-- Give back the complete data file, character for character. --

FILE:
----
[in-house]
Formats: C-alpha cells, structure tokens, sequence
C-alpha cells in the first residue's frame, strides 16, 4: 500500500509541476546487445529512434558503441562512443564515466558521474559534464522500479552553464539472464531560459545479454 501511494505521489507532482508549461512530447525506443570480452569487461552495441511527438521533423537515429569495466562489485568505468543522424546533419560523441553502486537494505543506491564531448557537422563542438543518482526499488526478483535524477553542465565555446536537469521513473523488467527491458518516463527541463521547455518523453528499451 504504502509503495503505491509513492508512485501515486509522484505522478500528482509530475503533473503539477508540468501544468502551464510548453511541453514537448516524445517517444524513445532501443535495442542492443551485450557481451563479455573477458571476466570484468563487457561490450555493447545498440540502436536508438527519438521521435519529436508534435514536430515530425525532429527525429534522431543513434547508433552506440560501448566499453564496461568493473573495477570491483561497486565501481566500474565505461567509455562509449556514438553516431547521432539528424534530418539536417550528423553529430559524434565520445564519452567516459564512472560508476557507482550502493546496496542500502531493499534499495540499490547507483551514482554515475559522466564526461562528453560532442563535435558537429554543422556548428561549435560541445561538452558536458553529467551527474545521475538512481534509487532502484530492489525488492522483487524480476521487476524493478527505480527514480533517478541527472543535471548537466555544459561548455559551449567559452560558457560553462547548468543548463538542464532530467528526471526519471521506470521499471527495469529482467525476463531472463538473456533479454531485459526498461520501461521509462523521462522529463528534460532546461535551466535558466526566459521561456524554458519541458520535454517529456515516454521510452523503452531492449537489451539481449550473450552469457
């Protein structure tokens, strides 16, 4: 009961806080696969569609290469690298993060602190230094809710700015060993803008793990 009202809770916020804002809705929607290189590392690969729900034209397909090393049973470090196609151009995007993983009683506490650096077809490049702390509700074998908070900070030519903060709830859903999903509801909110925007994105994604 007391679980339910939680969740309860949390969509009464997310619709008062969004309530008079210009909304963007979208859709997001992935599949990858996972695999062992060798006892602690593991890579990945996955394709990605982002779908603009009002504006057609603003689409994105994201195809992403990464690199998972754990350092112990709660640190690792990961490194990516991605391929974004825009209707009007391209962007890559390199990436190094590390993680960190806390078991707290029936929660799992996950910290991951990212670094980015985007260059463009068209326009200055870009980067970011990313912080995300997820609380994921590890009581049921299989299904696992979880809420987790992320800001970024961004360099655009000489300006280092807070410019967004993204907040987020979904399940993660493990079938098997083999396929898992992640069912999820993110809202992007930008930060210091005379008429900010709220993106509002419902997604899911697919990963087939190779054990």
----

[in-house]
Formats: C-alpha cells, structure tokens, sequence
C-alpha cells in the first residue's frame, strides 16, 4: 500500500509541476546487445529512434558503441562512443564515466558521474559534464522500479552553464539472464531560459545479454 501511494505521489507532482508549461512530447525506443570480452569487461552495441511527438521533423537515429569495466562489485568505468543522424546533419560523441553502486537494505543506491564531448557537422563542438543518482526499488526478483535524477553542465565555446536537469521513473523488467527491458518516463527541463521547455518523453528499451 504504502509503495503505491509513492508512485501515486509522484505522478500528482509530475503533473503539477508540468501544468502551464510548453511541453514537448516524445517517444524513445532501443535495442542492443551485450557481451563479455573477458571476466570484468563487457561490450555493447545498440540502436536508438527519438521521435519529436508534435514536430515530425525532429527525429534522431543513434547508433552506440560501448566499453564496461568493473573495477570491483561497486565501481566500474565505461567509455562509449556514438553516431547521432539528424534530418539536417550528423553529430559524434565520445564519452567516459564512472560508476557507482550502493546496496542500502531493499534499495540499490547507483551514482554515475559522466564526461562528453560532442563535435558537429554543422556548428561549435560541445561538452558536458553529467551527474545521475538512481534509487532502484530492489525488492522483487524480476521487476524493478527505480527514480533517478541527472543535471548537466555544459561548455559551449567559452560558457560553462547548468543548463538542464532530467528526471526519471521506470521499471527495469529482467525476463531472463538473456533479454531485459526498461520501461521509462523521462522529463528534460532546461535551466535558466526566459521561456524554458519541458520535454517529456515516454521510452523503452531492449537489451539481449550473450552469457
């Protein structure tokens, strides 16, 4: 009961806080696969569609290469690298993060602190230094809710700015060993803008793990 009202809770916020804002809705929607290189590392690969729900034209397909090393049973470090196609151009995007993983009683506490650096077809490049702390509700074998908070900070030519903060709830859903999903509801909110925007994105994604 007391679980339910939680969740309860949390969509009464997310619709008062969004309530008079210009909304963007979208859709997001992935599949990858996972695999062992060798006892602690593991890579990945996955394709990605982002779908603009009002504006057609603003689409994105994201195809992403990464690199998972754990350092112990709660640190690792990961490194990516991605391929974004825009209707009007391209962007890559390199990436190094590390993680960190806390078991707290029936929660799992996950910290991951990212670094980015985007260059463009068209326009200055870009980067970011990313912080995300997820609380994921590890009581049921299989299904696992979880809420987790992320800001970024961004360099655009000489300006280092807070410019967004993204907040987020979904399940993660493990079938098997083999396929898992992640069912999820993110809202992007930008930060210091005379008429900010709220993106509002419902997604899911697919990963087939190779054990």